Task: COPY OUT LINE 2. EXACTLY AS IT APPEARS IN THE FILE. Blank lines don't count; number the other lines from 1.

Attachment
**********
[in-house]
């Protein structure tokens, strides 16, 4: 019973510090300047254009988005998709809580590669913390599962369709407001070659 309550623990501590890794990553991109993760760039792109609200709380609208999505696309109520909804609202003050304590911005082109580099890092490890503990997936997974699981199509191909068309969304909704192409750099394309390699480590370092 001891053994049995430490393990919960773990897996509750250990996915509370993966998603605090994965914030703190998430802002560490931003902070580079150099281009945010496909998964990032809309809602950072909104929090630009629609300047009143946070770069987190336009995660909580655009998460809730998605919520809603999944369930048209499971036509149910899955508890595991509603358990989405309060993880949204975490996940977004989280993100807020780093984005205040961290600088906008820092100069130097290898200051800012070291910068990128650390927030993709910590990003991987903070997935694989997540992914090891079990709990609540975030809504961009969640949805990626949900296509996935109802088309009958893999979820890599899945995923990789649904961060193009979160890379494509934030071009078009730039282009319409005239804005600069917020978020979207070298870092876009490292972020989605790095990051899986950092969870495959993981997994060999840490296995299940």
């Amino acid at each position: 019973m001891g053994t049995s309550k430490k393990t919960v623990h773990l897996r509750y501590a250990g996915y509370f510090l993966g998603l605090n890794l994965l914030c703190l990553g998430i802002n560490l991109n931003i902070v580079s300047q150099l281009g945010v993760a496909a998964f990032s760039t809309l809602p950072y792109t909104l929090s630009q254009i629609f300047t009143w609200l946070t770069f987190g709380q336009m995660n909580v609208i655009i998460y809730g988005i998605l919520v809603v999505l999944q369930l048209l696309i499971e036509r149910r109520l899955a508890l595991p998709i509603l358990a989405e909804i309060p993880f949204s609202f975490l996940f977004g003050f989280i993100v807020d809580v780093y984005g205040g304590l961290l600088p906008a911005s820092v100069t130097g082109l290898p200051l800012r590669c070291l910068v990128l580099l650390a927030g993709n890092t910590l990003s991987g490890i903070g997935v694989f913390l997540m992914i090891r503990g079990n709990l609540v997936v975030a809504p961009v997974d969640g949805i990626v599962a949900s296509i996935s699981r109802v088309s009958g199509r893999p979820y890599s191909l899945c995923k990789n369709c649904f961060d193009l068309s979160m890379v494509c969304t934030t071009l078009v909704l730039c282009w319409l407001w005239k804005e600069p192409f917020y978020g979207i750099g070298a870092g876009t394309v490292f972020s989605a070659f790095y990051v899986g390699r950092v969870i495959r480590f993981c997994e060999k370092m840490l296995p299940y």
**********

């Protein structure tokens, strides 16, 4: 019973510090300047254009988005998709809580590669913390599962369709407001070659 309550623990501590890794990553991109993760760039792109609200709380609208999505696309109520909804609202003050304590911005082109580099890092490890503990997936997974699981199509191909068309969304909704192409750099394309390699480590370092 001891053994049995430490393990919960773990897996509750250990996915509370993966998603605090994965914030703190998430802002560490931003902070580079150099281009945010496909998964990032809309809602950072909104929090630009629609300047009143946070770069987190336009995660909580655009998460809730998605919520809603999944369930048209499971036509149910899955508890595991509603358990989405309060993880949204975490996940977004989280993100807020780093984005205040961290600088906008820092100069130097290898200051800012070291910068990128650390927030993709910590990003991987903070997935694989997540992914090891079990709990609540975030809504961009969640949805990626949900296509996935109802088309009958893999979820890599899945995923990789649904961060193009979160890379494509934030071009078009730039282009319409005239804005600069917020978020979207070298870092876009490292972020989605790095990051899986950092969870495959993981997994060999840490296995299940």